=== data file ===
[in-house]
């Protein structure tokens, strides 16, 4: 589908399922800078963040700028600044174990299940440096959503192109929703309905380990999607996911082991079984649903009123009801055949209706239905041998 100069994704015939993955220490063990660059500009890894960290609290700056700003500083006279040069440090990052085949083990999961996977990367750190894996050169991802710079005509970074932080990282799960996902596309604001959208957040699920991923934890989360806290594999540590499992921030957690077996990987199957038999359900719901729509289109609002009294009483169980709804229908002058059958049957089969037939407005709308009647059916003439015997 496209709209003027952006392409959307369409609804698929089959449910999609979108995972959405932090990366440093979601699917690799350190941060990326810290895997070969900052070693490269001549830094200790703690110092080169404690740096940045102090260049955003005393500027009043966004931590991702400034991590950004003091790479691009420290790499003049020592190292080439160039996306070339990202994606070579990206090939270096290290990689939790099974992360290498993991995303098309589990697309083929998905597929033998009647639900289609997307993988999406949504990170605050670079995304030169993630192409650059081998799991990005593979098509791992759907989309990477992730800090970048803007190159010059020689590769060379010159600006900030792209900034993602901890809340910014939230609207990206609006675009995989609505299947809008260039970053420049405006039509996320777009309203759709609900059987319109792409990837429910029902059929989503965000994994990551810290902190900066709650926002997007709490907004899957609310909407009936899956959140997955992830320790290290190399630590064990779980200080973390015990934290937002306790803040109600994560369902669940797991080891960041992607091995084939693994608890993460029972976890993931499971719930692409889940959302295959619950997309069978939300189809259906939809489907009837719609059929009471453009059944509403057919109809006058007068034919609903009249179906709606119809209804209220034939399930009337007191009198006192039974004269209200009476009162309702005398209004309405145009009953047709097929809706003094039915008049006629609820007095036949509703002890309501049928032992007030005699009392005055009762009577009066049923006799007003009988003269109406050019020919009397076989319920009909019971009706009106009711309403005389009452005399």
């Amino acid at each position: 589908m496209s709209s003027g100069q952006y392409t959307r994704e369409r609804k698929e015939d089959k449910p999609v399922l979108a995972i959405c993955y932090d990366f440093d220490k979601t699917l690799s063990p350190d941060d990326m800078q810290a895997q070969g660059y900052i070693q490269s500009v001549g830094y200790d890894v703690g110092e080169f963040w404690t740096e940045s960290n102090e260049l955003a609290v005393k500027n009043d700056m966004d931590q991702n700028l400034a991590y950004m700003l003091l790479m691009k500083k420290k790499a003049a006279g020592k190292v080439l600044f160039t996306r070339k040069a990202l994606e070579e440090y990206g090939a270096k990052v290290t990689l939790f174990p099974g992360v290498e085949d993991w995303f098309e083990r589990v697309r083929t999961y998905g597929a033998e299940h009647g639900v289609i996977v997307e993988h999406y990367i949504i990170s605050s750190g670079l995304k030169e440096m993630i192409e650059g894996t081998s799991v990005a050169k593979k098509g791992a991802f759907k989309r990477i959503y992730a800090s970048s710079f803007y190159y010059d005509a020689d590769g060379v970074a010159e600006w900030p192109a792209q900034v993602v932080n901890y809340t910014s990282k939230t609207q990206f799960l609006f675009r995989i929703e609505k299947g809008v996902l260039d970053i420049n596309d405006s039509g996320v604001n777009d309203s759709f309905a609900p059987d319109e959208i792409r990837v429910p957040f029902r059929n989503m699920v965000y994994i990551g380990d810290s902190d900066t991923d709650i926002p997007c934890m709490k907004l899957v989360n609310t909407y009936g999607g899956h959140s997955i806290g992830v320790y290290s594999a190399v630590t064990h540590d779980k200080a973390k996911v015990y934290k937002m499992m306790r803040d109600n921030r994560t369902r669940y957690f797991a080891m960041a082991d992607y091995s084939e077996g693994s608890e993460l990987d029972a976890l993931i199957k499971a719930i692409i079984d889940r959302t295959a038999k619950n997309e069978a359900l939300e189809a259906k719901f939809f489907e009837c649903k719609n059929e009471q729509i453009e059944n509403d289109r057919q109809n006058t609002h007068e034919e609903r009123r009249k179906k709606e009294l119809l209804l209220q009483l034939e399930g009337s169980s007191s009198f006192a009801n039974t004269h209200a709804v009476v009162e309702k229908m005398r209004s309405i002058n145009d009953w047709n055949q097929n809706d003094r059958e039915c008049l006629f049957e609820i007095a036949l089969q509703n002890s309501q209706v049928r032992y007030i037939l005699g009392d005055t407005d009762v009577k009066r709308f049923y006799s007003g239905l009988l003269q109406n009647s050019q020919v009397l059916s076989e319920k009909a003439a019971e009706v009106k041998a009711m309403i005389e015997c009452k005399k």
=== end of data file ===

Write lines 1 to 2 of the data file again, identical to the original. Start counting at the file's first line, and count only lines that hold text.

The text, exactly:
[in-house]
């Protein structure tokens, strides 16, 4: 589908399922800078963040700028600044174990299940440096959503192109929703309905380990999607996911082991079984649903009123009801055949209706239905041998 100069994704015939993955220490063990660059500009890894960290609290700056700003500083006279040069440090990052085949083990999961996977990367750190894996050169991802710079005509970074932080990282799960996902596309604001959208957040699920991923934890989360806290594999540590499992921030957690077996990987199957038999359900719901729509289109609002009294009483169980709804229908002058059958049957089969037939407005709308009647059916003439015997 496209709209003027952006392409959307369409609804698929089959449910999609979108995972959405932090990366440093979601699917690799350190941060990326810290895997070969900052070693490269001549830094200790703690110092080169404690740096940045102090260049955003005393500027009043966004931590991702400034991590950004003091790479691009420290790499003049020592190292080439160039996306070339990202994606070579990206090939270096290290990689939790099974992360290498993991995303098309589990697309083929998905597929033998009647639900289609997307993988999406949504990170605050670079995304030169993630192409650059081998799991990005593979098509791992759907989309990477992730800090970048803007190159010059020689590769060379010159600006900030792209900034993602901890809340910014939230609207990206609006675009995989609505299947809008260039970053420049405006039509996320777009309203759709609900059987319109792409990837429910029902059929989503965000994994990551810290902190900066709650926002997007709490907004899957609310909407009936899956959140997955992830320790290290190399630590064990779980200080973390015990934290937002306790803040109600994560369902669940797991080891960041992607091995084939693994608890993460029972976890993931499971719930692409889940959302295959619950997309069978939300189809259906939809489907009837719609059929009471453009059944509403057919109809006058007068034919609903009249179906709606119809209804209220034939399930009337007191009198006192039974004269209200009476009162309702005398209004309405145009009953047709097929809706003094039915008049006629609820007095036949509703002890309501049928032992007030005699009392005055009762009577009066049923006799007003009988003269109406050019020919009397076989319920009909019971009706009106009711309403005389009452005399």